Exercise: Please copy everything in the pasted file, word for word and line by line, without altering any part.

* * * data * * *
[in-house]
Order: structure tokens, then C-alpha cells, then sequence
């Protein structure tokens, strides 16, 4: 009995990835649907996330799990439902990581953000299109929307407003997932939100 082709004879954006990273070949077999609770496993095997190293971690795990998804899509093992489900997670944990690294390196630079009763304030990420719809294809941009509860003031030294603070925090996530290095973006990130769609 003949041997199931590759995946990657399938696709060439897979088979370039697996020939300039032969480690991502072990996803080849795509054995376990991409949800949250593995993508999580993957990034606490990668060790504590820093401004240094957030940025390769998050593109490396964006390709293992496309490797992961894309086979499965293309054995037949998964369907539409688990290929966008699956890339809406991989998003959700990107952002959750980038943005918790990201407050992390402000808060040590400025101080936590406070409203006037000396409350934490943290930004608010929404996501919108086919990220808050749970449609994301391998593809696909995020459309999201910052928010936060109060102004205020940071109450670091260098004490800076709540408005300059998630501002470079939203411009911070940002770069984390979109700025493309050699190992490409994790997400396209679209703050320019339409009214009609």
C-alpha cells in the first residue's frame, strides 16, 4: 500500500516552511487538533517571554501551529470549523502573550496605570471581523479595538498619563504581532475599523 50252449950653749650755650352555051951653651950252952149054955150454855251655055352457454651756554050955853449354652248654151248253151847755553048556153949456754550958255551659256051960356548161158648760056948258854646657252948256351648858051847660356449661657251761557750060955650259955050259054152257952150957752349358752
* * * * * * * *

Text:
[in-house]
Order: structure tokens, then C-alpha cells, then sequence
């Protein structure tokens, strides 16, 4: 009995990835649907996330799990439902990581953000299109929307407003997932939100 082709004879954006990273070949077999609770496993095997190293971690795990998804899509093992489900997670944990690294390196630079009763304030990420719809294809941009509860003031030294603070925090996530290095973006990130769609 003949041997199931590759995946990657399938696709060439897979088979370039697996020939300039032969480690991502072990996803080849795509054995376990991409949800949250593995993508999580993957990034606490990668060790504590820093401004240094957030940025390769998050593109490396964006390709293992496309490797992961894309086979499965293309054995037949998964369907539409688990290929966008699956890339809406991989998003959700990107952002959750980038943005918790990201407050992390402000808060040590400025101080936590406070409203006037000396409350934490943290930004608010929404996501919108086919990220808050749970449609994301391998593809696909995020459309999201910052928010936060109060102004205020940071109450670091260098004490800076709540408005300059998630501002470079939203411009911070940002770069984390979109700025493309050699190992490409994790997400396209679209703050320019339409009214009609």
C-alpha cells in the first residue's frame, strides 16, 4: 500500500516552511487538533517571554501551529470549523502573550496605570471581523479595538498619563504581532475599523 50252449950653749650755650352555051951653651950252952149054955150454855251655055352457454651756554050955853449354652248654151248253151847755553048556153949456754550958255551659256051960356548161158648760056948258854646657252948256351648858051847660356449661657251761557750060955650259955050259054152257952150957752349358752